# Forest Modelling Lab.

## Photosynthesis and Net Primary Production

The carbon flux is estimated into 3D-CMCC-FEM by two different, mutually independent, methods: the Light Use Efficiency (LUE) emprical approach (Monteith 1977) (see parag. “Light and water competition”) and the biochemical model of Farquhar, von Caemmerer and Berry (FvCB, 1980) model as adapted by DePury and Farquhar (1997) for sun and shaded leaves.

In the LUE version, the Gross Primary Production (GPP; gC m-2 day-1) is computed as:

The parameters epsx and alfax are the prognostic potential light use efficiency (in grams of Carbon or moles of Carbon per moles of PAR, respectively). APAR is the Absorbed Photosynthetic Active Radiation (molPAR-2 day-1). Modx,k (dimensionless values ranged from 0 to 1) are the modifiers related to several environmental factors, such as vpd, minimum and maximum air temperature, soil water content and site nutrient status and including effects of stand age and atmospheric CO2 concentration.

Referring to the understories, APAR is computed by the following equation:

where LAI is the Leaf Area Index (m2 m-2) and kx is the specie-specific light extinction coefficient. PAR for understories is computed as:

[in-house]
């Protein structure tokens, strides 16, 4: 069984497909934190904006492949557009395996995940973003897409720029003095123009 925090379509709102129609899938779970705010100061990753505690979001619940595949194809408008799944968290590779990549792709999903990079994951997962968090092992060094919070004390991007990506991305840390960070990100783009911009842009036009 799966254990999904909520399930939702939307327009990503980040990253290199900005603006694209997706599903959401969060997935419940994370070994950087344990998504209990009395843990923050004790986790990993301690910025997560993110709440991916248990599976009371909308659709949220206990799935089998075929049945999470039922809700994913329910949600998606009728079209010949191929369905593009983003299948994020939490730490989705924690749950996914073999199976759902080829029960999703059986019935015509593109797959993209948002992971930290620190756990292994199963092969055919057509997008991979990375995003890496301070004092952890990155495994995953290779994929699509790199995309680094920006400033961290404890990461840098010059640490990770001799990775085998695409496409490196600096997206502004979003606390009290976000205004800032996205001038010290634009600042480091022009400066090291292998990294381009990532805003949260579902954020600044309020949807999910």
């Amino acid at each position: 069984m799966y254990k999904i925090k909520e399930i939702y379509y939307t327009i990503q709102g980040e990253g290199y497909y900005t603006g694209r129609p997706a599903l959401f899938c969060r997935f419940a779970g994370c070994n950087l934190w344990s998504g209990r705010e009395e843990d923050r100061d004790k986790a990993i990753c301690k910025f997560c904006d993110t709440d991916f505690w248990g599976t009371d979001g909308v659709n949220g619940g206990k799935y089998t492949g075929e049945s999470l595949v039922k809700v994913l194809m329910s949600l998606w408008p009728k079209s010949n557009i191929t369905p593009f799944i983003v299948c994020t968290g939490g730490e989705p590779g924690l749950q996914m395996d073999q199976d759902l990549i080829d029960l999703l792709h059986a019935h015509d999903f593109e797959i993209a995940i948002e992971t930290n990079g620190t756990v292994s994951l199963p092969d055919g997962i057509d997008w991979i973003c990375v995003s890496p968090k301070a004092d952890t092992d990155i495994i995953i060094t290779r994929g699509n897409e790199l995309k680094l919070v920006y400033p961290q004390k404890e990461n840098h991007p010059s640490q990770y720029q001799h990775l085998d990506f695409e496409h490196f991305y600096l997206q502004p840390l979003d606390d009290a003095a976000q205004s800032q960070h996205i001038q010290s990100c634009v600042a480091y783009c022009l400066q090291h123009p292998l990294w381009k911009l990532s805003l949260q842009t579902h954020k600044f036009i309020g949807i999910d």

where PAR0 is the photosynthetically active radiation above the overstorey and CCzoverstorey is the Canopy Cover of the overstorey.

Leaf Area Index is calculated as:

where Wf (MgC ha-1 day-1) is the daily biomass allocated to the leaf compartment, deltax is the Specific Leaf Area (SLA; m2 KgC-1).

In the fully-biogeochemical version (BGC version) the 3D-CMCC-FEM adopts the Farquhar et al. (1980) approach as modified for sun and shaded leaves by dePury & Farquhar (1997). Hence, the effect of atmospheric CO2 concentration is directly embedded in the photosynthesis routine. For the temperature dependence of the Michaelis-Menten coefficient for Rubisco and the CO2 compensation point without mitochondrial respiration we use the parameterization described in Bernacchi et al. (2001, 2003). Temperature acclimation of leaf photosynthesis to increasing temperature is accounted following Kattge & Knorr (2007).

In the DePury and Farquhar two-leaf model, the rate of photosynthesis depends on nitrogen content in the sun and shadede leaves and Rubisco, the temperature leading enzyme kinetics, the Maintenance Respiration and the difference between internal and external partial pressure of CO2.

The Net Primary Production (NPP; gC m-2 day-1) is finally calculated subtracting the Autotrophic Respiration (AR; gC m-2 day-1) to the Gross Primary Production (GPP):

Simulations of daily absorbed PAR and canopy photosynthesis for a hypothetical stand of Pinus radiata using the BIOMASS model. Reprinted from ‘‘Crop Photosynthesis: Topics in Photosynthesis, Vol. 12, Wang, Y.P., McMurtrie, R.E., Landsberg, J.J. Modeling canopy photosynthesis productivity, pp. 43–67 (1992).

More info about the 3D-CMCC-FEM can be found at PUBLICATIONS page